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Economic Sustainability2023-11-14T17:08:26+01:00

Economic Sustainability

FIVS plays an important role in addressing emerging trade impediments and in seeking to open up markets by advocating for the dismantling of unjustified trade barriers.

FIVS Working Group Co-Chairs

Nicola Tinelli_UIV

Nicola Tinelli

Nicola Tinelli is the Head of Institutional Affairs at Unione Italiana Vini, the main trade association representing Italian wine companies at national and international level.

Jamie Ferman

Jamie Ferman is the Senior Director of International Public Policy at Wine Institute and is responsible for removing barriers to trade for U.S. wine exports.

FIVS Economic Sustainability Initiatives


FIVS-22 is a long-standing customs initiative where FIVS has regularly stressed the need for logical and understandable rules in interventions with national governments and international organisations. For example, FIVS offered one of the major detailed analyses describing considerations to be taken into account in properly classifying alcohol beverage products subjected to novel production techniques.

There has been a long-standing debate over the proper Customs classification of certain types of alcohol beverages within the World Customs Organisation’s (WCO) approach to classifying products — the Harmonised System (HS). HS Chapter 22 covers the categorisation of alcohol beverages. HS Chapter 22 was set up so that fermented alcohol beverages, whether subject to further filtration processes or supplemented with alcohol, retained their customs classifications as fermented products. An emerging question has revolved around whether the “essential character” of fermented products has been so altered in the production process that they should be reclassified as “distilled.” This question has led to inconsistent classifications of the same product by different countries, as well as by European Union member states which are in the same customs territory. The impetus for reclassification has had its roots in the fact that fiscal treatment of alcohol beverage products in the EU and other countries is based on customs classifications; fiscal rates for distilled products are normally higher than those for fermented ones. Despite some inconsistent classification decisions, the current situation based on a bright line distinction between distilled and fermented products has historically proven workable for the trade. The reclassification by some countries of fermented products as distilled under the theory that they were akin to distilled has however blurred the generally clear demarcation between fermented and distilled products.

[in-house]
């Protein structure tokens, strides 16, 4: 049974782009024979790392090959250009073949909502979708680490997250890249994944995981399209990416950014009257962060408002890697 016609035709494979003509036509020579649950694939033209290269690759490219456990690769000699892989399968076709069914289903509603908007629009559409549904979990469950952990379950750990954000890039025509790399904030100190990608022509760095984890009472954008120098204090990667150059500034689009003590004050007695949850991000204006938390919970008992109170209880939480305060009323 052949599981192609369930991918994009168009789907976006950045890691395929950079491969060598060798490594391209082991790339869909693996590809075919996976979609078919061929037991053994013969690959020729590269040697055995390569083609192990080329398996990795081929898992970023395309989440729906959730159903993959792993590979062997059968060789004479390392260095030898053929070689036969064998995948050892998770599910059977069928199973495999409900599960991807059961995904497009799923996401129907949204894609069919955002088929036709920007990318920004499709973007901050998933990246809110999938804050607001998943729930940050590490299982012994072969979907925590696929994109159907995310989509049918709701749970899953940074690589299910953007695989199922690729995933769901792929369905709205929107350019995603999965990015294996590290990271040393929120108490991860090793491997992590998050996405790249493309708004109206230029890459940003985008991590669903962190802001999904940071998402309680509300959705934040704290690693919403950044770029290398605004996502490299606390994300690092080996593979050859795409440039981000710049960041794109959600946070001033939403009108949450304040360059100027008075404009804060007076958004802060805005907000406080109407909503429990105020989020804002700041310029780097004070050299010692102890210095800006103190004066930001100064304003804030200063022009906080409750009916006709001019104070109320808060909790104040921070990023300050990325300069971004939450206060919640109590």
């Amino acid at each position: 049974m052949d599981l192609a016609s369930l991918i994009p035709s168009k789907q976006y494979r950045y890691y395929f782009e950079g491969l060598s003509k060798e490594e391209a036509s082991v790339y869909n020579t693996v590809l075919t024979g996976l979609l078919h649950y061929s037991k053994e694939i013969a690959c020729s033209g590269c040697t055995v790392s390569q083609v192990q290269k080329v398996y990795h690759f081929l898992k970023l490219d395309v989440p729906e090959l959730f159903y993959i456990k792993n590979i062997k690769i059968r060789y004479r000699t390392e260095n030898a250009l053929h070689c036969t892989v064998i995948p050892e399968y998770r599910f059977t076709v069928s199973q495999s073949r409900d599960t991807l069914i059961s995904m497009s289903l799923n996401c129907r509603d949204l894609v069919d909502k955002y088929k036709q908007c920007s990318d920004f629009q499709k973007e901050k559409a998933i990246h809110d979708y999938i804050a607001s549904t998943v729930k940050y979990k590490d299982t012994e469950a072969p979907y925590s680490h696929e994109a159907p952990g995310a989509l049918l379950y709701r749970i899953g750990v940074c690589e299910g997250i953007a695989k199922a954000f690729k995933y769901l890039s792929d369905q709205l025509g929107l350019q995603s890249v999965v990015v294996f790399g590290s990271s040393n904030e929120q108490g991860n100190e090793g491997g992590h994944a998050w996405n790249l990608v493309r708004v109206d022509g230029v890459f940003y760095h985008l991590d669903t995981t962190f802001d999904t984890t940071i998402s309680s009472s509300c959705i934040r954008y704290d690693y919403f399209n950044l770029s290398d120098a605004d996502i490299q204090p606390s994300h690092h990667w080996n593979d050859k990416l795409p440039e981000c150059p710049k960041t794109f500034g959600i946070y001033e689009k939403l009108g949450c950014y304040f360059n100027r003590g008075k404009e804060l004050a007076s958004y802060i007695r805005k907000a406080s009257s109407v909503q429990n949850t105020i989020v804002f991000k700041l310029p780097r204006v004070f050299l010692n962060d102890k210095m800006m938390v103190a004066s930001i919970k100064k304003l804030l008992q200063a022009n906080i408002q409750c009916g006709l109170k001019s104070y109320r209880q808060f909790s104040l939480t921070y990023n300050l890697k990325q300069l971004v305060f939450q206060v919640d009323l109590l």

Recent Developments

At its 2010 Autumn meeting, the WCO’s Harmonised System Committee (HSC) considered the proper classification of three “test” products and possible revisions to relevant Explanatory Notes in Chapter 22. In 2011, the HSC considered and classified certain fermented products that had undergone purification techniques (e.g., reverse osmosis, ultra-filtration, etc.) under headings that had hitherto been exclusively reserved for distilled beverages. The following industry report, including some particular annexes, describes the high degree of uncertainty such re-classifications would (and now will) have for the trade. This legal examination suggests how these decisions are inconsistent with the long-standing architecture of this customs chapter. The legal analysis (both in summary and complete forms) is still germane, despite having been written before the HSC classification determinations in 2011. In the Spring of 2012, the HSC made changes to the HS definition of “ethyl alcohol” in order to bring its explanatory notes in line with its classification decisions of the test products.

Contribution to Economies

FIVS members, partners, and others have conducted studies to demonstrate how different segments of the wine, spirits, and beer sectors contribute to national economies. FIVS member Wine Australia worked on a report in 2019 exploring wine’s economic impact on Australia. The report calculated that wine contributes $45.5 billion to Australia’s economy. Similarly, Vinos de Chile found that the wine sector made up 0.5% of Chile’s GDP and brought in $205 million in tax revenue in 2019. A study completed in South Africa in 2021 determined that the wine sector makes up 1.1% of that country’s GDP and provides 270,000 jobs. A 2022 Oxford Economics study showed that the global beer sector supports 23 million workers, or one in every 110 jobs around the world. In the United States in 2018, alcohol beverages made up 1.65% of GDP, brought in $363.33 billion, and supported more than 4.4 million jobs. These findings show that the wine, spirits, and beer sectors are an integral part of many national economies. Further information on alcohol beverages’ economic contributions can be found in the reports below.